Background: Mediastinitis is a rare but severe infection, defined as an inflammation of the connective tissues and structures within the mediastinum. Due to its proximity to vital structures, mediastinitis represents a highly morbid pathological process associated with a high risk of mortality. In most cases mediastinitis requires treatment in the intensive care unit.
Objectives: To highlight to the reader the clinical features of mediastinitis, to attempt to define each clinical scenario, to describe the responsible pathogens and finally to depict both the medical and surgical treatments.
Sources: We performed a literature search of the PubMed and Cochrane libraries, limited for articles published between January 2003 and December 2018, reporting on acute mediastinitis.
Content: The term covers different entities of different aetiologies including deep sternal wound infection related to sternotomy; oesophageal perforation or anastomosis leakage; and finally descending necrotizing mediastinitis, often secondary to oropharyngeal abscess. The responsible pathogens and therefore subsequent management depends on the underlying aetiology. Empirical antimicrobial therapy should cover the suspected microorganisms while surgery and supportive measures should aim to reduce the inoculum of pathogens by providing adequate drainage and debridement.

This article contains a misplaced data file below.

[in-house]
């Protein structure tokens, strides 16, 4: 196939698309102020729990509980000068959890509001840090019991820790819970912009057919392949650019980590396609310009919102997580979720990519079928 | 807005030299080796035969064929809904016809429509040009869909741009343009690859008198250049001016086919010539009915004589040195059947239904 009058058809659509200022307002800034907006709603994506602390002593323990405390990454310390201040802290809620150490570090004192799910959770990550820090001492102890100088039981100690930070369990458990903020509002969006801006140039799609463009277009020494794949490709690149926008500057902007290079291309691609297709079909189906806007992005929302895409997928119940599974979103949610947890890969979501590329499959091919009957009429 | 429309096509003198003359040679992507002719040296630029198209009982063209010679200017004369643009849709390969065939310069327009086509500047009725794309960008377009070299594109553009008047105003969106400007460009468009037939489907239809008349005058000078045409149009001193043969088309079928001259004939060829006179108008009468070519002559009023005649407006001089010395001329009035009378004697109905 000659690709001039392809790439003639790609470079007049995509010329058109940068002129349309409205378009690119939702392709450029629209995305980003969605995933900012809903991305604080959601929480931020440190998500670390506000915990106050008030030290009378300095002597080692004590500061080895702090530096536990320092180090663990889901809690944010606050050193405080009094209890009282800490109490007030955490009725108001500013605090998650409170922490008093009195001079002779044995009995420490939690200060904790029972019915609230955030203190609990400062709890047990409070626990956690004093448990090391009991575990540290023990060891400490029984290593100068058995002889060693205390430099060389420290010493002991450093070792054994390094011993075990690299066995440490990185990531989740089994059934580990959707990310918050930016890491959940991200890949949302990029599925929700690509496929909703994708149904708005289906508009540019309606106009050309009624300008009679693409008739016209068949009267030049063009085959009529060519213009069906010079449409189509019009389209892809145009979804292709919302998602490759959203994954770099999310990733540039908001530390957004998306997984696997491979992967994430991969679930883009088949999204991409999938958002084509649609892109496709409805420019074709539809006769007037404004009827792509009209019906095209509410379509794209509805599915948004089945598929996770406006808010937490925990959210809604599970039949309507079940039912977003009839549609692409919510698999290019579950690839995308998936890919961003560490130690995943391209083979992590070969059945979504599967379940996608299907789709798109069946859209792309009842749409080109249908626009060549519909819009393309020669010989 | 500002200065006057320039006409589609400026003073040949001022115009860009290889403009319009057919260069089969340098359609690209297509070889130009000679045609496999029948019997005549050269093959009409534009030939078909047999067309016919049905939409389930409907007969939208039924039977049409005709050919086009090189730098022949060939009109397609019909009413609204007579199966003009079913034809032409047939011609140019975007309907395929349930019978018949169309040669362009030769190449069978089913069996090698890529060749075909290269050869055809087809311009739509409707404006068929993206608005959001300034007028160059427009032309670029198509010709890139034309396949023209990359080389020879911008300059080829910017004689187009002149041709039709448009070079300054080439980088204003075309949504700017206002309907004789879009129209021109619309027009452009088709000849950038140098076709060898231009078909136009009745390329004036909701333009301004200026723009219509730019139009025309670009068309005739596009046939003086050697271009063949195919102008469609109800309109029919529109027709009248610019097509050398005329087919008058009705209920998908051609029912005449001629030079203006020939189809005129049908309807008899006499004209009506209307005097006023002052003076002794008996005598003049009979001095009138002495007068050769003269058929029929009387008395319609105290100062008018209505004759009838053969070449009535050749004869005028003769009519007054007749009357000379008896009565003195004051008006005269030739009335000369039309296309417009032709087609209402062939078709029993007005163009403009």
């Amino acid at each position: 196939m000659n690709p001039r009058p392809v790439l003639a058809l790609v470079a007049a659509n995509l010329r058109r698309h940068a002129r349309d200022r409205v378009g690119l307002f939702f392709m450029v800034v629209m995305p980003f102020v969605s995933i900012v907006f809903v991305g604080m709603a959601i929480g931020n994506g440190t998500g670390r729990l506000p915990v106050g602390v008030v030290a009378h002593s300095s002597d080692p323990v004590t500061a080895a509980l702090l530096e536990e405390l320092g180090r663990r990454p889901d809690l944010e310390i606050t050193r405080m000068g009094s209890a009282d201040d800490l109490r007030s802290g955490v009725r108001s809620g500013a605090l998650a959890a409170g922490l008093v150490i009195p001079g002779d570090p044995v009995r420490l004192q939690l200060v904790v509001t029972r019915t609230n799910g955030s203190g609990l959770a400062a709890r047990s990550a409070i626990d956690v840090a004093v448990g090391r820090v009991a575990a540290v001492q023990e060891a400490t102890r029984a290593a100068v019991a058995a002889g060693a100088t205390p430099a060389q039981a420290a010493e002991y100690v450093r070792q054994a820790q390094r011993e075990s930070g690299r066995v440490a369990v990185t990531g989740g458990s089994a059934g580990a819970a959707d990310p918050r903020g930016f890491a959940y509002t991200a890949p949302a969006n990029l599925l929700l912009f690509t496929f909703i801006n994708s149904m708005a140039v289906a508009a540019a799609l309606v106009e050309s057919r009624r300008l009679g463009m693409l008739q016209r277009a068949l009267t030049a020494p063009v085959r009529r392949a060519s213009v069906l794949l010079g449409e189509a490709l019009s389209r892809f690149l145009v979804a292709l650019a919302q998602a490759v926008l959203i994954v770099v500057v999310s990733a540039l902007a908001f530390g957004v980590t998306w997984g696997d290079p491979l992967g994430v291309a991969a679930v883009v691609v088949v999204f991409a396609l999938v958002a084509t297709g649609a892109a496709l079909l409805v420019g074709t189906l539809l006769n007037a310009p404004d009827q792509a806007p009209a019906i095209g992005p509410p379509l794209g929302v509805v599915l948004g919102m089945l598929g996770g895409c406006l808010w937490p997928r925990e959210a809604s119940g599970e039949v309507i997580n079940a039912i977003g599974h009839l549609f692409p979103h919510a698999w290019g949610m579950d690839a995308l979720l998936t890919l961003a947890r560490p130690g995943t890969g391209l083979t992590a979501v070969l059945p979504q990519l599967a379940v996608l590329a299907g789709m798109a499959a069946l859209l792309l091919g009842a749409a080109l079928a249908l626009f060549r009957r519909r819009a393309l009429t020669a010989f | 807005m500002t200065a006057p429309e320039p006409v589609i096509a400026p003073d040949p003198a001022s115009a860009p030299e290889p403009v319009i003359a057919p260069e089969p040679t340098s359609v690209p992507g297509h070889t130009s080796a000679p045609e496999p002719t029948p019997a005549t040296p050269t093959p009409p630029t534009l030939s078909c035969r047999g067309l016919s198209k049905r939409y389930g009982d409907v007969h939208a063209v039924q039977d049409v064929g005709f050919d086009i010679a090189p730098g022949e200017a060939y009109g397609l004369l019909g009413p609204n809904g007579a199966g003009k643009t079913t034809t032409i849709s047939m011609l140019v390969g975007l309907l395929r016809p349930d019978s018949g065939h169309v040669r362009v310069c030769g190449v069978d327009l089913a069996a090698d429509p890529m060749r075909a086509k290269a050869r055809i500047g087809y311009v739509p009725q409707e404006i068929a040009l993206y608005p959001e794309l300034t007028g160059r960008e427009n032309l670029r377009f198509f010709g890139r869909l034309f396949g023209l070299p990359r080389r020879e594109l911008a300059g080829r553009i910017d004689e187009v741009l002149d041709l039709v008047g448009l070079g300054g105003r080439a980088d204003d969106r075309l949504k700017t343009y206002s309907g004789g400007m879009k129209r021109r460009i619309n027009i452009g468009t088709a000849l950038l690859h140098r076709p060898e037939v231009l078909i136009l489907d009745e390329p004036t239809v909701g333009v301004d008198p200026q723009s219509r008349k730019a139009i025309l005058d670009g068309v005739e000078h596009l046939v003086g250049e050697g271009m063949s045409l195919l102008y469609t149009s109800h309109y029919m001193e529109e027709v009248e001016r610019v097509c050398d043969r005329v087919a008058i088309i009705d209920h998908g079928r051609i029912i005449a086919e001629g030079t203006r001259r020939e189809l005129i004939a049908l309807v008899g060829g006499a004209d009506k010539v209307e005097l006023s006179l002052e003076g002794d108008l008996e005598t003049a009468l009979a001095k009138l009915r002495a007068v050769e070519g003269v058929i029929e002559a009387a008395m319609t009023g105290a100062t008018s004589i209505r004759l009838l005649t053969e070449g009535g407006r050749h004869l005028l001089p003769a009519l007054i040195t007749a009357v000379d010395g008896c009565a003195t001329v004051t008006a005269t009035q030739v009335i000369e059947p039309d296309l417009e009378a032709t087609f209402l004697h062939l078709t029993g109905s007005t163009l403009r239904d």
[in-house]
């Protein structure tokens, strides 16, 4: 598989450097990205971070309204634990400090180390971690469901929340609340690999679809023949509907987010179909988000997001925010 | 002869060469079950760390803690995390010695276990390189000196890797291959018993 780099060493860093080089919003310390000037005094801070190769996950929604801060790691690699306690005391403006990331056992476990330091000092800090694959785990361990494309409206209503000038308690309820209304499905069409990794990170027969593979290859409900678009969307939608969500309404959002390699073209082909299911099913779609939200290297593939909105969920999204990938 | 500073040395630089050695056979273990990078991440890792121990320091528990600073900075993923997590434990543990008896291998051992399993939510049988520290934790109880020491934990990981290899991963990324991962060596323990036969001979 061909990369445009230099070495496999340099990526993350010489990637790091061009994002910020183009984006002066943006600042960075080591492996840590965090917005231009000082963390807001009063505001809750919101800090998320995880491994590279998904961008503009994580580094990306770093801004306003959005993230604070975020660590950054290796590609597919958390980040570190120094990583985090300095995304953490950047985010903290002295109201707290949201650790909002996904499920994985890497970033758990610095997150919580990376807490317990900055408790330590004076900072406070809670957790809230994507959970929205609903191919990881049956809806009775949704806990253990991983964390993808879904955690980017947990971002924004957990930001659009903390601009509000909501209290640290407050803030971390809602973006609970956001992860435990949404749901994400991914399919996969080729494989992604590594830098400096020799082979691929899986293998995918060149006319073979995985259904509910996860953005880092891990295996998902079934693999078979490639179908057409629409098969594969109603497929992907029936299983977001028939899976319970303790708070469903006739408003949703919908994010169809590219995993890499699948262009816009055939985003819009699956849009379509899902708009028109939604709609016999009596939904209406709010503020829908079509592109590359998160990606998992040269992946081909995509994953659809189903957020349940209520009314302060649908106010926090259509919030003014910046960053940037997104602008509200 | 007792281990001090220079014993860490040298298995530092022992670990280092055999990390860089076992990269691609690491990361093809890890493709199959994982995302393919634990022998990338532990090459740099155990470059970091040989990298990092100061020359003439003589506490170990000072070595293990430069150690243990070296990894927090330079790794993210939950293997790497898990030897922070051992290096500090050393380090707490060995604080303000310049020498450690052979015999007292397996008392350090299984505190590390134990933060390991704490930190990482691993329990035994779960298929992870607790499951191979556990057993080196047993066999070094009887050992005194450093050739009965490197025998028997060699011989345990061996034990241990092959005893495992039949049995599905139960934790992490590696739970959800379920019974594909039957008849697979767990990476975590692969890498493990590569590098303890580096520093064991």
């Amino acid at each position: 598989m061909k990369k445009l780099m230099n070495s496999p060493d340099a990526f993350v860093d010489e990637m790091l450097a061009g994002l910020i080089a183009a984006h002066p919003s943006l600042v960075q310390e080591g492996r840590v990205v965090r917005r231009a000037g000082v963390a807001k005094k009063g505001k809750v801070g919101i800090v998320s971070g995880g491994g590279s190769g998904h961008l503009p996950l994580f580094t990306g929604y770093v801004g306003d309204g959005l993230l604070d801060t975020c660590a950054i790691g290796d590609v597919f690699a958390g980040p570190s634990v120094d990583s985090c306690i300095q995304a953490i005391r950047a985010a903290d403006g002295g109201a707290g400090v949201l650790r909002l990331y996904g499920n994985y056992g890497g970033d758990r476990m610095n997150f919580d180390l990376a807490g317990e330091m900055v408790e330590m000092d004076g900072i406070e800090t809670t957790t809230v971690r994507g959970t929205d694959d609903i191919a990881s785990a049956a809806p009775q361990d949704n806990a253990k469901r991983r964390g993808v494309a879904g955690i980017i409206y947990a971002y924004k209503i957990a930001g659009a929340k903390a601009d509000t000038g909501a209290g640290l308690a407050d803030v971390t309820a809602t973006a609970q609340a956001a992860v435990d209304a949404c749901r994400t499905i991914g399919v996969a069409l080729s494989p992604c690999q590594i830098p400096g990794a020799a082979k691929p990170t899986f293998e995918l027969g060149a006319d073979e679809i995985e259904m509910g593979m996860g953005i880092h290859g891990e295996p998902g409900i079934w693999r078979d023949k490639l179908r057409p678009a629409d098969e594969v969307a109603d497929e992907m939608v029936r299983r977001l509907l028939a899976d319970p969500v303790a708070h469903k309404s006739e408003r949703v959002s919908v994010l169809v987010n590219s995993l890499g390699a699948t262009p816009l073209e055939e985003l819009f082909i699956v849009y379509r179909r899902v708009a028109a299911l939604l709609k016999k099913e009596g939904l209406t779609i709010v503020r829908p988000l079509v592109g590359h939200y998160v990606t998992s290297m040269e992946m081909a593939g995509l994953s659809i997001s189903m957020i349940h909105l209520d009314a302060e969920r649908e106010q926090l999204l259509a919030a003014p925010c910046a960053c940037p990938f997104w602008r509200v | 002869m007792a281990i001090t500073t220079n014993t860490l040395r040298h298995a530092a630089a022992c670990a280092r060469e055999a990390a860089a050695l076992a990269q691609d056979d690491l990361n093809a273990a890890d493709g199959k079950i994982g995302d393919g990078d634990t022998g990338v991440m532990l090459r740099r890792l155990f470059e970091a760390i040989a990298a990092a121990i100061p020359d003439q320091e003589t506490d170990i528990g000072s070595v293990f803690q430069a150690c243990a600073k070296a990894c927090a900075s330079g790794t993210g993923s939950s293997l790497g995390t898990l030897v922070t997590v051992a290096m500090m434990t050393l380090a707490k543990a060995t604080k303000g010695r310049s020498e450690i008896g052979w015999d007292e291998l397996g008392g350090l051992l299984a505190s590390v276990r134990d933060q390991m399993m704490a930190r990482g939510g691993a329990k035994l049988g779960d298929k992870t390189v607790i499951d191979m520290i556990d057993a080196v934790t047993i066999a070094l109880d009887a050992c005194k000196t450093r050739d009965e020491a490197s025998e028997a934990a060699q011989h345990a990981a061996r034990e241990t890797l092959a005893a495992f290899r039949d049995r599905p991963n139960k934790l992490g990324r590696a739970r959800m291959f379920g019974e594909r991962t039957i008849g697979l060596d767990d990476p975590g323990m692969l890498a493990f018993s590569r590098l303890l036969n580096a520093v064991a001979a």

Implications: Literature concerning mediastinitis in the intensive care unit is relatively scarce. We have collated the evidence and reviewed the different causes and treatment options of acute mediastinitis with a particular focus on microbiological epidemiology. Future research in larger cohorts is needed to better understand the treatment of this difficult disease.
Keywords: Deep sternal wound infection; Descending necrotizing mediastinitis; Intensive care unit; Mediastinitis; Severe infection; Severe sepsis; oesophagal perforation.
Copyright © 2019 European Society of Clinical Microbiology and Infectious Diseases. Published by Elsevier Ltd. All rights reserved.